The Young Artiste Festival 2021 organised by the Singhal Iyer Family Foundation (SIFF) saw schoolchildren across India showcasing their talent in performing arts.
About 12,000 applicants had registered for the virtual competition across various categories. Only 100 of them made it to the finale. The top 100 participants were specially trained by dancer Madhavi Mudgal, singer Nikhita Gandhi, violinist N. Rajam, and vocalists Rudrapatnam Thyagarajan and Uday Bhawalkar.
The judging panel consisted of choreographer Terence Lewis, sarod maestro Amjad Ali Khan, singer Shalmali Kholgade, dancer Shovana Narayan and vocalist Aruna Sairam. The final was anchored by singer Aditya Narayan.
The title of National Winner was awarded to 19 participants across India. The winners received Rs 25,000 and a stunning trophy each.
Among these 19 children, 3 children from eastern India have secured the title and the cash prize. Let us meet them.
Meet the winners from eastern India — Vishal Kumar Yadav, Aronya Nandan and Daisuanglung Kamei were all browsing social media when they came across the ad for SIFF Young Artiste Festival 2020-2021. That’s when they grabbed the opportunity to take their talent to a national platform.
Vishal Kumar Yadav, 19, Darjeeling
A burn survivor, dance had helped Vishal spring back to life.
He could relate to the story of Chhapak since he himself is a burn survivor. “I was in Class VI when a gas cylinder burst in our house. I was alone. I was wearing a jersey that caught fire and burnt my body, damaging the skin of my hands, face and torso. For a few years, I could do nothing,” Vishal recalled.
For the final, Vishal performed to a mixed track of three songs — the title tracks of Chhapak and Meri adhuri kahani and Abhi mujh mein kahin from Agneepath.
“I could relate to the story of Chhapak. I was in Class VI when a gas cylinder burst in our house. I was alone. I was wearing a jersey that caught fire and burnt my body, damaging the skin of my hands, face and torso. For a few years, I could do nothing,” Vishal recalled. But the accident didn’t stop him from dancing.
Vishal had never received any professional training before the competition but picked up dance moves on his own by watching videos.
He came to know about the SIFF talent hunt from Instagram and decided to give it a try. He sent two dance videos, based on which he was selected.
“They saw my dance and liked it. I was mentored by dancer-choreographer Diya Naidu and others who taught me many things. It was a great learning experience for me,” said the graduate from Bharati Hindi Vidyalaya.
Vishal’s parents were elated when they came to know he had won a national competition. “They were so happy that they brought a cake for me late at night. We cut the cake at home. Friends also gathered to congratulate me,” said Vishal.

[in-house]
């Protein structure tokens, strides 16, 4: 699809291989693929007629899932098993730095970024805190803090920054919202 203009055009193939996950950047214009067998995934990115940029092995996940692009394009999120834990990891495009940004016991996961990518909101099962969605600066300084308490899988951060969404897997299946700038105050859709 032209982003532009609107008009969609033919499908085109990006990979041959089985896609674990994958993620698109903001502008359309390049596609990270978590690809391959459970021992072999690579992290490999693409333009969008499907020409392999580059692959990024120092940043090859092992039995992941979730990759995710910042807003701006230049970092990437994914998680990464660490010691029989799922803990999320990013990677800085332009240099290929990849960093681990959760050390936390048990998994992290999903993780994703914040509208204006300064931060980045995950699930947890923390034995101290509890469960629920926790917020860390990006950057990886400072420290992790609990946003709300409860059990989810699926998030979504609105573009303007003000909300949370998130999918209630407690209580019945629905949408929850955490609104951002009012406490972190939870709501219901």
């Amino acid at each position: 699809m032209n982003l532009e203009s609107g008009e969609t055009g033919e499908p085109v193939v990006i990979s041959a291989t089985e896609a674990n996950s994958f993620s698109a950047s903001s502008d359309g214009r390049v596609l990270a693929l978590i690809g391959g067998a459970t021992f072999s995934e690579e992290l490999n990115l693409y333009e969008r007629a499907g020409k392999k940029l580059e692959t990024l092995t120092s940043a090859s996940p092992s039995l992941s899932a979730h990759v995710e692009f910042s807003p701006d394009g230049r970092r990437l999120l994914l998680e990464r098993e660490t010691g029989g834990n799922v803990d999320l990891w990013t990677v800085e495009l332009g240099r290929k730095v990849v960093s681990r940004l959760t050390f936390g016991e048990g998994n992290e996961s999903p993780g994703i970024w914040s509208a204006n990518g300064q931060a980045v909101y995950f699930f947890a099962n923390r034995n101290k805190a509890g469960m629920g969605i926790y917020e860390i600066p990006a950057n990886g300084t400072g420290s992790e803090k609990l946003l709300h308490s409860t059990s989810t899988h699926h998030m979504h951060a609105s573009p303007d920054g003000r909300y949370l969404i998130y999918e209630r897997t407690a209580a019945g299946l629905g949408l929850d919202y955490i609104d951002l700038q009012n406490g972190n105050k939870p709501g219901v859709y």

Asked about the challenges he faced during the competition, Vishal said, “It took me time to pick up the moves during the training sessions since I had no prior training. But the mentors kept motivating me and teaching me. I never thought I'd be able to win anything.”
Vishal wishes to save the cash prize and utilise it to learn dance in a professional institute.
Aronya Nandan, 18, Kolkata, West Bengal
Aronya Nandan was five when he started playing sarod.
She came across a Facebook post on the SIFF Young Artiste Festival and decided to give it a try. “I sent a two-minute clip but had no expectations. I just wanted to see where I stand and also wished to learn more from this opportunity,” said the first-year student of BSc in Economics at Bethune College.
Aronya has been training under Debojyoti Bose from the Senia Bangash gharana and is also a disciple of Amjad Ali Khan. Aronya’s mother is also a classical singer.
Aronya played raga Jog for the audition and Bageshree and Pilu for the semi-classical piece.
“My family was happier than me. I was happy but more than the title and prize, my reward was being mentored by Anupama Bhagwat. The way she congratulated me and gave me advice was more precious,” said Aronya.
Daisuanglung Kamei, 19, Imphal, Manipur
Category: Western vocals
A choir singer at church since he was four, Daisuanglung Kamei even sang in tune as a baby!
Daisuanglung’s entry for the SIFF Young Artiste Festival was a hymn. “I was not sure if I would make it but I wanted to try. I sang Thank you Lord and I was selected,” he said.
The competition was tough but Daisuanglung had faith in himself. For the finals, he sang Broken, a song written and composed by him.
With proper guidance from the mentors, he learnt many new things that sparked the interest of learning more. Prior to this, he had not taken any professional training in vocals.
Daisuanglung completed his schooling from Seven Set Annexe Higher Secondary School and wants to focus on learning vocals. “I am now learning in two music schools. I want to become a playback singer and release my own music albums,” he said.
Daisuanglung’s father is a pastor in a church and also a singer-composer. “He supports me in my passion and he was very happy when I won the award from SIFF.”
Daisuanglung lost his mother in 2018. “My mother loved to sing and listen to music. She supported me a lot. I wish she was here. But I know she is watching me from above and blessing me,” Daisuanglung said.
Asked what he would do with his cash prize, he said, “I wish to release my first album with the cash prize or use it for training.”
Daisuanglung can also play the guitar and piano and uploads his songs on YouTube.